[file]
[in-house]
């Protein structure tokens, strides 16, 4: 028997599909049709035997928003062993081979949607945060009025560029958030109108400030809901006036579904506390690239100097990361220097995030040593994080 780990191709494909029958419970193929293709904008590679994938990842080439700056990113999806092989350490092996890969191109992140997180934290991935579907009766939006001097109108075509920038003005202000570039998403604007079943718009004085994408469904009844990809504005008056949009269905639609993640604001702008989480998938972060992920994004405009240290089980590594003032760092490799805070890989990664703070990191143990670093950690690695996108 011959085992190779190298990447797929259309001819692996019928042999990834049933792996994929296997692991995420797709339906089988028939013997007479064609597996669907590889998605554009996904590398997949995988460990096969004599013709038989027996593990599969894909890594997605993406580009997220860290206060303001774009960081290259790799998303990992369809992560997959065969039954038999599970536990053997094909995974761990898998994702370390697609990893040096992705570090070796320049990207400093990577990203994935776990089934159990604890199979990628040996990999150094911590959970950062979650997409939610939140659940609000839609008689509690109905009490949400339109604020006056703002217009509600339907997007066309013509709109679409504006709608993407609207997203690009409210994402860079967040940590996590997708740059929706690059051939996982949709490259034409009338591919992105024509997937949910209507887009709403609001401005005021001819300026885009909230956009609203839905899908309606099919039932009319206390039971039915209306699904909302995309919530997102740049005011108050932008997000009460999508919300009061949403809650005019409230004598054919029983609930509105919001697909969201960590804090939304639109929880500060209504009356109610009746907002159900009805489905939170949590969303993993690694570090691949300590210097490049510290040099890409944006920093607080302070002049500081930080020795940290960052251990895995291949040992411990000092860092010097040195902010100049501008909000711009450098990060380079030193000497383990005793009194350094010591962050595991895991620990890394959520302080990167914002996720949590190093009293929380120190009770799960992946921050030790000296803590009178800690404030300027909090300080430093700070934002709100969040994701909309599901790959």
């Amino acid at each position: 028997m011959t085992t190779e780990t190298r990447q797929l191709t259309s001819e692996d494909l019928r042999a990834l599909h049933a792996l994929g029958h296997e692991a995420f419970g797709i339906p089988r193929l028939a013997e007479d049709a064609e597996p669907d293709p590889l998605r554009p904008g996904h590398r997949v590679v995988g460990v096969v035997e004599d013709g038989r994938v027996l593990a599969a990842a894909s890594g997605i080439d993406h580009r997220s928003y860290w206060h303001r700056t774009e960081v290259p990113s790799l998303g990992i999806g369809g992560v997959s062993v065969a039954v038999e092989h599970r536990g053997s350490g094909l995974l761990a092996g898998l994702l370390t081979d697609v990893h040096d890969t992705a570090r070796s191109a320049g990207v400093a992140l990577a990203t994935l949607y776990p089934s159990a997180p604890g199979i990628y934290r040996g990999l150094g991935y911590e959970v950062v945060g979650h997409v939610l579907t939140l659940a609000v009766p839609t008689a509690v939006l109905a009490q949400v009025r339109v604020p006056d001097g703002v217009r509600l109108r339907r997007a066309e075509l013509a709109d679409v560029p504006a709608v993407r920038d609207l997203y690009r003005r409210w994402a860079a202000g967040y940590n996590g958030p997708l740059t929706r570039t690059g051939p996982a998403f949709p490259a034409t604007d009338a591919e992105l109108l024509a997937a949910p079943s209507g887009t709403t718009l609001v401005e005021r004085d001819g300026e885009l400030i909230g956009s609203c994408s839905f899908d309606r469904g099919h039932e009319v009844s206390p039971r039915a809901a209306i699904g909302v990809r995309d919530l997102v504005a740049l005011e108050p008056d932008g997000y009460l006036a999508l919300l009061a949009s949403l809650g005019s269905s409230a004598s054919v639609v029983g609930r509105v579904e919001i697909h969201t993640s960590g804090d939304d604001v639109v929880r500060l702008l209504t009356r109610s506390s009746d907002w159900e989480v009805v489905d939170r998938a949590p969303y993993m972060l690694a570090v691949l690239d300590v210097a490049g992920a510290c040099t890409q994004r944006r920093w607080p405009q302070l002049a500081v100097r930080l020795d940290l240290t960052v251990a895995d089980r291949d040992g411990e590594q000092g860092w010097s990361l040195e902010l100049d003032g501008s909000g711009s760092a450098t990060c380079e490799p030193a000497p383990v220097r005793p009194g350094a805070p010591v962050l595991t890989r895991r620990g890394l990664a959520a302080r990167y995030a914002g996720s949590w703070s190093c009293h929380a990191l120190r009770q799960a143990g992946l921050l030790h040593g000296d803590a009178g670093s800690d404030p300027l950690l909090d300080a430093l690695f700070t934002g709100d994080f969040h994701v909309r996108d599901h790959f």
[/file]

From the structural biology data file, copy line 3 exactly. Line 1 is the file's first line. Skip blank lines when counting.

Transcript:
């Amino acid at each position: 028997m011959t085992t190779e780990t190298r990447q797929l191709t259309s001819e692996d494909l019928r042999a990834l599909h049933a792996l994929g029958h296997e692991a995420f419970g797709i339906p089988r193929l028939a013997e007479d049709a064609e597996p669907d293709p590889l998605r554009p904008g996904h590398r997949v590679v995988g460990v096969v035997e004599d013709g038989r994938v027996l593990a599969a990842a894909s890594g997605i080439d993406h580009r997220s928003y860290w206060h303001r700056t774009e960081v290259p990113s790799l998303g990992i999806g369809g992560v997959s062993v065969a039954v038999e092989h599970r536990g053997s350490g094909l995974l761990a092996g898998l994702l370390t081979d697609v990893h040096d890969t992705a570090r070796s191109a320049g990207v400093a992140l990577a990203t994935l949607y776990p089934s159990a997180p604890g199979i990628y934290r040996g990999l150094g991935y911590e959970v950062v945060g979650h997409v939610l579907t939140l659940a609000v009766p839609t008689a509690v939006l109905a009490q949400v009025r339109v604020p006056d001097g703002v217009r509600l109108r339907r997007a066309e075509l013509a709109d679409v560029p504006a709608v993407r920038d609207l997203y690009r003005r409210w994402a860079a202000g967040y940590n996590g958030p997708l740059t929706r570039t690059g051939p996982a998403f949709p490259a034409t604007d009338a591919e992105l109108l024509a997937a949910p079943s209507g887009t709403t718009l609001v401005e005021r004085d001819g300026e885009l400030i909230g956009s609203c994408s839905f899908d309606r469904g099919h039932e009319v009844s206390p039971r039915a809901a209306i699904g909302v990809r995309d919530l997102v504005a740049l005011e108050p008056d932008g997000y009460l006036a999508l919300l009061a949009s949403l809650g005019s269905s409230a004598s054919v639609v029983g609930r509105v579904e919001i697909h969201t993640s960590g804090d939304d604001v639109v929880r500060l702008l209504t009356r109610s506390s009746d907002w159900e989480v009805v489905d939170r998938a949590p969303y993993m972060l690694a570090v691949l690239d300590v210097a490049g992920a510290c040099t890409q994004r944006r920093w607080p405009q302070l002049a500081v100097r930080l020795d940290l240290t960052v251990a895995d089980r291949d040992g411990e590594q000092g860092w010097s990361l040195e902010l100049d003032g501008s909000g711009s760092a450098t990060c380079e490799p030193a000497p383990v220097r005793p009194g350094a805070p010591v962050l595991t890989r895991r620990g890394l990664a959520a302080r990167y995030a914002g996720s949590w703070s190093c009293h929380a990191l120190r009770q799960a143990g992946l921050l030790h040593g000296d803590a009178g670093s800690d404030p300027l950690l909090d300080a430093l690695f700070t934002g709100d994080f969040h994701v909309r996108d599901h790959f």